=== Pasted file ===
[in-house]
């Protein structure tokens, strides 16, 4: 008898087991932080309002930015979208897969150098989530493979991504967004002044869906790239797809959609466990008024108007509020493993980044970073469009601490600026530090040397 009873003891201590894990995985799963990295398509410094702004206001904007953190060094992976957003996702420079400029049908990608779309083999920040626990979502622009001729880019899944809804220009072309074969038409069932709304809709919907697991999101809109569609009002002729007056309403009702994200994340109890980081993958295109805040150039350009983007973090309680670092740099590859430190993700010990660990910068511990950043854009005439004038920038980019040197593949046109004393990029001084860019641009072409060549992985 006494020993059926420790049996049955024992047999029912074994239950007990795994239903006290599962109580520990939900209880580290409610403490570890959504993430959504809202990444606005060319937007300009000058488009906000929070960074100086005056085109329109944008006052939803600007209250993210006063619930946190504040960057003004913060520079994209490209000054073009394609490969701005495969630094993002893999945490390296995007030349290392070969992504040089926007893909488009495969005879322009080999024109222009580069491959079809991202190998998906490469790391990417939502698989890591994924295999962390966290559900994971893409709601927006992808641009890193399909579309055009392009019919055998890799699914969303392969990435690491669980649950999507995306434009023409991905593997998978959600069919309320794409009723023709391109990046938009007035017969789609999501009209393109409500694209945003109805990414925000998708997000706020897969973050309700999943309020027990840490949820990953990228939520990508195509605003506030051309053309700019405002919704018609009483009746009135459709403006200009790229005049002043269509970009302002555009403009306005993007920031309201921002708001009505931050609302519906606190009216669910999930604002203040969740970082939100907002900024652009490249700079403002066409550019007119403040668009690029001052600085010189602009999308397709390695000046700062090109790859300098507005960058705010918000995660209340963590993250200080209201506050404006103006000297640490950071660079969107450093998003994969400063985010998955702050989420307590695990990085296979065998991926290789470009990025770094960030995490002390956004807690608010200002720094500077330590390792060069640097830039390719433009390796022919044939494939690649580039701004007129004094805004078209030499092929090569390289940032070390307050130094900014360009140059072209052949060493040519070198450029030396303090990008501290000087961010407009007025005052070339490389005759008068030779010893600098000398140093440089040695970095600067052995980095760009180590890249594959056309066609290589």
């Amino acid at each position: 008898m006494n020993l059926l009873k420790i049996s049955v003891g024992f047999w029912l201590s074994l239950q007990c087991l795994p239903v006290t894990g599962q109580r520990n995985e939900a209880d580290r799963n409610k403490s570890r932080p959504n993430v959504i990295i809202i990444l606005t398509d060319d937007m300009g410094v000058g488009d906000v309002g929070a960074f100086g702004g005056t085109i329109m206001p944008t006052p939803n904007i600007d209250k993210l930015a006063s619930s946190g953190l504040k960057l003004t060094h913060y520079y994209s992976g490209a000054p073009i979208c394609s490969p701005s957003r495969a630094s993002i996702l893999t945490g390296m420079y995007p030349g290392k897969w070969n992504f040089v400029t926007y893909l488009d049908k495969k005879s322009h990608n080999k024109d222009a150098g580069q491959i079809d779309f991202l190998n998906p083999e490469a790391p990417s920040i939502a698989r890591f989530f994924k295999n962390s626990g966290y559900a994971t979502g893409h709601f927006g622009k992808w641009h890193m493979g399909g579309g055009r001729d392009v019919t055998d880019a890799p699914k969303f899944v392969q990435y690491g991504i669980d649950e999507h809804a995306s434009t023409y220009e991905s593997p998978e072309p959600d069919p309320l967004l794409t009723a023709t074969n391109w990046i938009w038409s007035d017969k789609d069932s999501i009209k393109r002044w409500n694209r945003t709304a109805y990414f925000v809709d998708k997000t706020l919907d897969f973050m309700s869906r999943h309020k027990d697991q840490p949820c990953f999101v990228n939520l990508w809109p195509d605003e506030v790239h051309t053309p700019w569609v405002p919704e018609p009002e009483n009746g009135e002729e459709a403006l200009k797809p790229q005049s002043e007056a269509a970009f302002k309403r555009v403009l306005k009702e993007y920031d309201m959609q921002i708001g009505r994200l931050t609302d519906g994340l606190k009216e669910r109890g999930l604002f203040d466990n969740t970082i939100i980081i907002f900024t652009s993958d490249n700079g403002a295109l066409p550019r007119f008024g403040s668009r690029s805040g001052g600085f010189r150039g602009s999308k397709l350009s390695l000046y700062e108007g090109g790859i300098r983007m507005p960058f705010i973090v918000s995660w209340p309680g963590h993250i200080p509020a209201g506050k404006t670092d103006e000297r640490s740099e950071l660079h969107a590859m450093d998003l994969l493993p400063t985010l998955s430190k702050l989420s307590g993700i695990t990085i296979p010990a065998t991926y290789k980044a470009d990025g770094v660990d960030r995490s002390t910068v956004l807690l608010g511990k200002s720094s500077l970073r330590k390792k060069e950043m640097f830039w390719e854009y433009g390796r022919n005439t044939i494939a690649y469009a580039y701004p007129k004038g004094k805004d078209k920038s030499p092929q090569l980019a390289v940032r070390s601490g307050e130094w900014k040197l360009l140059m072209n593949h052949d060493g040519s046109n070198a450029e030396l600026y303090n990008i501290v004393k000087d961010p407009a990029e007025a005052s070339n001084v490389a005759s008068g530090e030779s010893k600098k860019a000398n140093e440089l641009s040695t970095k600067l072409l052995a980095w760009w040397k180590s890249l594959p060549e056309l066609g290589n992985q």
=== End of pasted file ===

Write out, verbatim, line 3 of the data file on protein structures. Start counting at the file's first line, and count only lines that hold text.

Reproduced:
């Amino acid at each position: 008898m006494n020993l059926l009873k420790i049996s049955v003891g024992f047999w029912l201590s074994l239950q007990c087991l795994p239903v006290t894990g599962q109580r520990n995985e939900a209880d580290r799963n409610k403490s570890r932080p959504n993430v959504i990295i809202i990444l606005t398509d060319d937007m300009g410094v000058g488009d906000v309002g929070a960074f100086g702004g005056t085109i329109m206001p944008t006052p939803n904007i600007d209250k993210l930015a006063s619930s946190g953190l504040k960057l003004t060094h913060y520079y994209s992976g490209a000054p073009i979208c394609s490969p701005s957003r495969a630094s993002i996702l893999t945490g390296m420079y995007p030349g290392k897969w070969n992504f040089v400029t926007y893909l488009d049908k495969k005879s322009h990608n080999k024109d222009a150098g580069q491959i079809d779309f991202l190998n998906p083999e490469a790391p990417s920040i939502a698989r890591f989530f994924k295999n962390s626990g966290y559900a994971t979502g893409h709601f927006g622009k992808w641009h890193m493979g399909g579309g055009r001729d392009v019919t055998d880019a890799p699914k969303f899944v392969q990435y690491g991504i669980d649950e999507h809804a995306s434009t023409y220009e991905s593997p998978e072309p959600d069919p309320l967004l794409t009723a023709t074969n391109w990046i938009w038409s007035d017969k789609d069932s999501i009209k393109r002044w409500n694209r945003t709304a109805y990414f925000v809709d998708k997000t706020l919907d897969f973050m309700s869906r999943h309020k027990d697991q840490p949820c990953f999101v990228n939520l990508w809109p195509d605003e506030v790239h051309t053309p700019w569609v405002p919704e018609p009002e009483n009746g009135e002729e459709a403006l200009k797809p790229q005049s002043e007056a269509a970009f302002k309403r555009v403009l306005k009702e993007y920031d309201m959609q921002i708001g009505r994200l931050t609302d519906g994340l606190k009216e669910r109890g999930l604002f203040d466990n969740t970082i939100i980081i907002f900024t652009s993958d490249n700079g403002a295109l066409p550019r007119f008024g403040s668009r690029s805040g001052g600085f010189r150039g602009s999308k397709l350009s390695l000046y700062e108007g090109g790859i300098r983007m507005p960058f705010i973090v918000s995660w209340p309680g963590h993250i200080p509020a209201g506050k404006t670092d103006e000297r640490s740099e950071l660079h969107a590859m450093d998003l994969l493993p400063t985010l998955s430190k702050l989420s307590g993700i695990t990085i296979p010990a065998t991926y290789k980044a470009d990025g770094v660990d960030r995490s002390t910068v956004l807690l608010g511990k200002s720094s500077l970073r330590k390792k060069e950043m640097f830039w390719e854009y433009g390796r022919n005439t044939i494939a690649y469009a580039y701004p007129k004038g004094k805004d078209k920038s030499p092929q090569l980019a390289v940032r070390s601490g307050e130094w900014k040197l360009l140059m072209n593949h052949d060493g040519s046109n070198a450029e030396l600026y303090n990008i501290v004393k000087d961010p407009a990029e007025a005052s070339n001084v490389a005759s008068g530090e030779s010893k600098k860019a000398n140093e440089l641009s040695t970095k600067l072409l052995a980095w760009w040397k180590s890249l594959p060549e056309l066609g290589n992985q």